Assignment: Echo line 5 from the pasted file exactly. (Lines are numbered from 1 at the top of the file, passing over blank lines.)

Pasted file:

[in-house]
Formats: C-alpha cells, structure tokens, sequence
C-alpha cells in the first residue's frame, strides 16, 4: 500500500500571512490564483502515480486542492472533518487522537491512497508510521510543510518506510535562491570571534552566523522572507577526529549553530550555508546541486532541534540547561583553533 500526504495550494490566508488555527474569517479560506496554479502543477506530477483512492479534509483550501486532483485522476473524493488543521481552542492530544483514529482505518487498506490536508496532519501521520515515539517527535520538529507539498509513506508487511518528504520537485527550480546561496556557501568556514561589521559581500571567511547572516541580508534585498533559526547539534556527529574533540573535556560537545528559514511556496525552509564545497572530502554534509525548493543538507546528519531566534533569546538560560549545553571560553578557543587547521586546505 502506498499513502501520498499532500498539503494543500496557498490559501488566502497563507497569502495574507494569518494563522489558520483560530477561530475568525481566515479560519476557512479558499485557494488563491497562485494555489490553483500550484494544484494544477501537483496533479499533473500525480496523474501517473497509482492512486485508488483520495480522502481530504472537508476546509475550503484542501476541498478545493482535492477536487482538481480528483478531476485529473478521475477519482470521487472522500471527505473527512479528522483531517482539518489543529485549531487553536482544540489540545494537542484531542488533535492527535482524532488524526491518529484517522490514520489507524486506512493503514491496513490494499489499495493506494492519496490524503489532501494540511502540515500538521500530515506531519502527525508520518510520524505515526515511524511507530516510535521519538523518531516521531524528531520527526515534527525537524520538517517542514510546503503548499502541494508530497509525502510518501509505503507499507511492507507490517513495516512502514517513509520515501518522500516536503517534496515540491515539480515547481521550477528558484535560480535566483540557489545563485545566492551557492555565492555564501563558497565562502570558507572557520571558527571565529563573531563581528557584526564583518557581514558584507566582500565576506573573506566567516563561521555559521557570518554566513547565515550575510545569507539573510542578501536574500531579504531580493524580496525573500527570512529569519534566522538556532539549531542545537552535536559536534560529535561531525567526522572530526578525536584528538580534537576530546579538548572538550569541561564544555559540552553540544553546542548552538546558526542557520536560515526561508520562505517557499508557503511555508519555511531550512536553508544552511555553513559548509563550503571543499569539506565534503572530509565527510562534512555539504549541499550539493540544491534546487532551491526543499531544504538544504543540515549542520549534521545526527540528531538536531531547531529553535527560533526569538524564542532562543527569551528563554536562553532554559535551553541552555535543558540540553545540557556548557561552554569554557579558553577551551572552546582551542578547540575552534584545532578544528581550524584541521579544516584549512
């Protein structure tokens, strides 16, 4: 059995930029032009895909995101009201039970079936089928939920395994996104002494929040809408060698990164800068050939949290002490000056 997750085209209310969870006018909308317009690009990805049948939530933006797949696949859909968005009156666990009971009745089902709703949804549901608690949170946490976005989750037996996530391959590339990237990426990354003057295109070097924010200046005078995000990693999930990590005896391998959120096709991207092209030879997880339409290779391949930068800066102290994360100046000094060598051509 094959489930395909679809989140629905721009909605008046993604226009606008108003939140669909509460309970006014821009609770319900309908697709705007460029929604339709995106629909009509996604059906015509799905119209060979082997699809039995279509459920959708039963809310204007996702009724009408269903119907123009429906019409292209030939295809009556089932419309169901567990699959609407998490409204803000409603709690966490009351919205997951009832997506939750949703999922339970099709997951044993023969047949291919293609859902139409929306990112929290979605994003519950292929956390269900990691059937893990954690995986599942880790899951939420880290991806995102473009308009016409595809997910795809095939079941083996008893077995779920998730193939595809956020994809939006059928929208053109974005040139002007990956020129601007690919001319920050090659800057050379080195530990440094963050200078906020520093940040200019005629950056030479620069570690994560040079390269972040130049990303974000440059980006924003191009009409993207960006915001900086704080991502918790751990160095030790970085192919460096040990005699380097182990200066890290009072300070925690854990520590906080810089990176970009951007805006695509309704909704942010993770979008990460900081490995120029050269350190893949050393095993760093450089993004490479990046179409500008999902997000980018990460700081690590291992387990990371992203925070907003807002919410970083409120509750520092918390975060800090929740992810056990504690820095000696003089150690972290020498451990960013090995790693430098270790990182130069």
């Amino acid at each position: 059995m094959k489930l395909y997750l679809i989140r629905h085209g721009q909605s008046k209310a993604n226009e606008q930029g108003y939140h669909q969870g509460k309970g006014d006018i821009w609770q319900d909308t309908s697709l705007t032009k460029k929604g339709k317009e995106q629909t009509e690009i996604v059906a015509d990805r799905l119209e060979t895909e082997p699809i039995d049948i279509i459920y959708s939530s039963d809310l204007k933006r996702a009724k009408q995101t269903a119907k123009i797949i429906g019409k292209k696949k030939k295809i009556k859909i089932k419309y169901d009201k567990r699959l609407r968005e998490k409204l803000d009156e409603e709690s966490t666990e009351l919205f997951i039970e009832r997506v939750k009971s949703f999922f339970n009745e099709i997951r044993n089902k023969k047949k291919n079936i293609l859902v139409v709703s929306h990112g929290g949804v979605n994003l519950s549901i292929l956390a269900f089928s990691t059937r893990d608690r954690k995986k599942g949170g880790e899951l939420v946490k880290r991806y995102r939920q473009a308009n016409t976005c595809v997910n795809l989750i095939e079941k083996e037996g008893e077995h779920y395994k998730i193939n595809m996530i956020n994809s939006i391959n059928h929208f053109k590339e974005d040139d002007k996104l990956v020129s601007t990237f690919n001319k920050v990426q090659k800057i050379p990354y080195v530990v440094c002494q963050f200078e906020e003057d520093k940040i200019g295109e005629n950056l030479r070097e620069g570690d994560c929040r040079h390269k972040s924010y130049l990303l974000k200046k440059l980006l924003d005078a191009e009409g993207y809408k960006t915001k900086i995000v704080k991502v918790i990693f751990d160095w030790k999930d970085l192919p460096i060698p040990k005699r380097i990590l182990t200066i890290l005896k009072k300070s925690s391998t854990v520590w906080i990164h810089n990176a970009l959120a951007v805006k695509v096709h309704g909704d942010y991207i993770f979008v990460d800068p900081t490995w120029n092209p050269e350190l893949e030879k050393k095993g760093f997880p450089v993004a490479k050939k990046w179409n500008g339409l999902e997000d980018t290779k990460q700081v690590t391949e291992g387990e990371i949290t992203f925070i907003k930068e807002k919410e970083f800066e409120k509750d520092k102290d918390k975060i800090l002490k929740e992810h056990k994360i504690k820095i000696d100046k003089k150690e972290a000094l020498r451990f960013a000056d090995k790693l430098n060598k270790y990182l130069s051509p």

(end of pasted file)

């Amino acid at each position: 059995m094959k489930l395909y997750l679809i989140r629905h085209g721009q909605s008046k209310a993604n226009e606008q930029g108003y939140h669909q969870g509460k309970g006014d006018i821009w609770q319900d909308t309908s697709l705007t032009k460029k929604g339709k317009e995106q629909t009509e690009i996604v059906a015509d990805r799905l119209e060979t895909e082997p699809i039995d049948i279509i459920y959708s939530s039963d809310l204007k933006r996702a009724k009408q995101t269903a119907k123009i797949i429906g019409k292209k696949k030939k295809i009556k859909i089932k419309y169901d009201k567990r699959l609407r968005e998490k409204l803000d009156e409603e709690s966490t666990e009351l919205f997951i039970e009832r997506v939750k009971s949703f999922f339970n009745e099709i997951r044993n089902k023969k047949k291919n079936i293609l859902v139409v709703s929306h990112g929290g949804v979605n994003l519950s549901i292929l956390a269900f089928s990691t059937r893990d608690r954690k995986k599942g949170g880790e899951l939420v946490k880290r991806y995102r939920q473009a308009n016409t976005c595809v997910n795809l989750i095939e079941k083996e037996g008893e077995h779920y395994k998730i193939n595809m996530i956020n994809s939006i391959n059928h929208f053109k590339e974005d040139d002007k996104l990956v020129s601007t990237f690919n001319k920050v990426q090659k800057i050379p990354y080195v530990v440094c002494q963050f200078e906020e003057d520093k940040i200019g295109e005629n950056l030479r070097e620069g570690d994560c929040r040079h390269k972040s924010y130049l990303l974000k200046k440059l980006l924003d005078a191009e009409g993207y809408k960006t915001k900086i995000v704080k991502v918790i990693f751990d160095w030790k999930d970085l192919p460096i060698p040990k005699r380097i990590l182990t200066i890290l005896k009072k300070s925690s391998t854990v520590w906080i990164h810089n990176a970009l959120a951007v805006k695509v096709h309704g909704d942010y991207i993770f979008v990460d800068p900081t490995w120029n092209p050269e350190l893949e030879k050393k095993g760093f997880p450089v993004a490479k050939k990046w179409n500008g339409l999902e997000d980018t290779k990460q700081v690590t391949e291992g387990e990371i949290t992203f925070i907003k930068e807002k919410e970083f800066e409120k509750d520092k102290d918390k975060i800090l002490k929740e992810h056990k994360i504690k820095i000696d100046k003089k150690e972290a000094l020498r451990f960013a000056d090995k790693l430098n060598k270790y990182l130069s051509p």